This article discusses the impact that climate change is having on all life on earth.
Growth rings in the ear stones of rockfish and the trunks of trees are giving researchers glimpses of the effects of climate change on biodiversity.
EVERY FEW WINTERS, a high-pressure climate system called the North Pacific High flares up on California’s coast. For several months, northerly winds blow harder than usual down the continent’s West Coast, pushing coastal waters out to sea. The sea level drops, and a soup of nutrient-rich waters rises toward the surface from the depths. Thanks to this coastal upwelling, when the system is strong, everything from phytoplankton to seabirds thrives.
But the same climate feature pushes rain northward, parching the Interior West. In winters when the coast feasts, the Interior West’s land- and river-based systems starve. Alternatively, in winters when the North Pacific High is weak, the coast dries out, while the Interior West flourishes under heavy precipitation. Many Western ecosystems — from coastal ecosystems to landlocked forests and snow-dependent rivers — are in sync with the oscillating nature of the North Pacific High. That means that, even if they are nowhere near each other, scattered populations of the same species of trees will all seed at the same time, or butterflies of the same species will find food and flourish, using cues from this erratic climate phenomenon.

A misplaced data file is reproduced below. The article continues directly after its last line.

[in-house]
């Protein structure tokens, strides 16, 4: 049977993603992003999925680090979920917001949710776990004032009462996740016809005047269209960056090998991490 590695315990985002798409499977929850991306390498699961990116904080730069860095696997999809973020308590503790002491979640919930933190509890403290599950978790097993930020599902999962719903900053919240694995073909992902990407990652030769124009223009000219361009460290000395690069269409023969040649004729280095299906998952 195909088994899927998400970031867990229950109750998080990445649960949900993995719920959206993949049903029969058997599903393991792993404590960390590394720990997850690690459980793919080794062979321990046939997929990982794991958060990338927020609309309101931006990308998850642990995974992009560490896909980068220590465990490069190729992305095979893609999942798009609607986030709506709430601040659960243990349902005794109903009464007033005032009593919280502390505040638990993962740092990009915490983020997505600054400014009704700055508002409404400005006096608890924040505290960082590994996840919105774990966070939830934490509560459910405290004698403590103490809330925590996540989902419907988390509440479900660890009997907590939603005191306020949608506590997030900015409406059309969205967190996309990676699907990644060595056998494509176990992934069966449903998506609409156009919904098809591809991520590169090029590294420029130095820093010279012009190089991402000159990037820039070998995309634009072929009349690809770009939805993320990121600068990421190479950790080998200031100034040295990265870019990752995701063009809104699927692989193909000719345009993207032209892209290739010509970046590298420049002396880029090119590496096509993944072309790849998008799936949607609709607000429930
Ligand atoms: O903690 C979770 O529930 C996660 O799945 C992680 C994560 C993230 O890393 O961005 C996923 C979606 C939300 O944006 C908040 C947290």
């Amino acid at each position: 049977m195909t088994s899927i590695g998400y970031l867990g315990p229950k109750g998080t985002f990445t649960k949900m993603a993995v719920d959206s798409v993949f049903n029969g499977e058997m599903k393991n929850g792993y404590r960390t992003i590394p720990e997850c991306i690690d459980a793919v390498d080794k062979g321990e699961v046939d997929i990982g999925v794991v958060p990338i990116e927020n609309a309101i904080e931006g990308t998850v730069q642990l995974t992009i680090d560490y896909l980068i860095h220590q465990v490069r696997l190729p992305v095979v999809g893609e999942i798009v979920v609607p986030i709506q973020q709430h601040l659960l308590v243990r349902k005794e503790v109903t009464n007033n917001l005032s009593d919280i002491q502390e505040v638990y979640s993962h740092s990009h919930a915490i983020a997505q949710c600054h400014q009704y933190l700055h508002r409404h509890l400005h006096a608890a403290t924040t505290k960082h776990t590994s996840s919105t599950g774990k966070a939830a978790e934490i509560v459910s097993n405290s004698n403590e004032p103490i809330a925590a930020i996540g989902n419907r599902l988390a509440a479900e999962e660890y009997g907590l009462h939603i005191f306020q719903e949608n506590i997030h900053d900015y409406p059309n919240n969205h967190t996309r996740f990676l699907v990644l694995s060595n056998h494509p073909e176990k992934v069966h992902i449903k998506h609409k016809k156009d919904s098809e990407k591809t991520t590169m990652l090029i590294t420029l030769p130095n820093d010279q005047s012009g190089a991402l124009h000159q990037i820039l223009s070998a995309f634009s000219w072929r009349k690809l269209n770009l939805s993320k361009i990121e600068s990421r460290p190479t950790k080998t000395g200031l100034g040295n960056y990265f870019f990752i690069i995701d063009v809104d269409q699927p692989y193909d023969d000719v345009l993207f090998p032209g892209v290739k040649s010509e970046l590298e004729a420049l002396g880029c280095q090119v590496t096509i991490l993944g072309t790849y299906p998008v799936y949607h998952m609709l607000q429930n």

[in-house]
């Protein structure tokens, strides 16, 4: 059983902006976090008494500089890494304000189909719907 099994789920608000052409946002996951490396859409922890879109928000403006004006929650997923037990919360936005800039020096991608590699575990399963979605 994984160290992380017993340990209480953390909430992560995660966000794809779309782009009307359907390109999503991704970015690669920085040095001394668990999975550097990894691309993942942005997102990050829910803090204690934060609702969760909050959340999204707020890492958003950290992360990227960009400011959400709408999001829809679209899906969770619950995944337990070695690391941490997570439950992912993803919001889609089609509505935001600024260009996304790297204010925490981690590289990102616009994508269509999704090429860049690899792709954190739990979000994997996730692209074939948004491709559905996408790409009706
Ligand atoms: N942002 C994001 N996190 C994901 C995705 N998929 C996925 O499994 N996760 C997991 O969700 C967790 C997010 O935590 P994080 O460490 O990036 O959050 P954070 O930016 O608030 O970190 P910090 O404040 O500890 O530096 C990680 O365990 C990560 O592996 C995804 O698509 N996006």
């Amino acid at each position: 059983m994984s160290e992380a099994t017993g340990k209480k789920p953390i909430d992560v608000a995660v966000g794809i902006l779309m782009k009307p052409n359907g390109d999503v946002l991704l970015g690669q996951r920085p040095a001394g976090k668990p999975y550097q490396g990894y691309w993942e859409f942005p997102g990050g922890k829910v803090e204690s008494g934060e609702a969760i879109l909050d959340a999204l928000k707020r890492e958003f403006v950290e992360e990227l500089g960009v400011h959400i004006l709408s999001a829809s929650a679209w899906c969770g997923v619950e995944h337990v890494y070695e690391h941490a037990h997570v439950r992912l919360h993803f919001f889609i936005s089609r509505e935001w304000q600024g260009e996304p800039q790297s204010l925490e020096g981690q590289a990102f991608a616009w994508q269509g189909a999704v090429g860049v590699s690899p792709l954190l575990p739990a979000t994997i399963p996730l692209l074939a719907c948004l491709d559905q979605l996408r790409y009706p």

Now, by studying growth rings in the ear stones of long-lived fish and the trunks of ancient trees, researchers have found that the North Pacific High may be becoming more variable and driving a bigger swath of Western ecosystems to biological synchrony — a deceptively nice-sounding situation wherein disparate populations operate on the same clock despite being separated by distance. Unfortunately, synchrony could harm the West’s biodiversity, because it eliminates the natural variation that makes species resilient. And it is only expected to increase with continued human-caused climate change.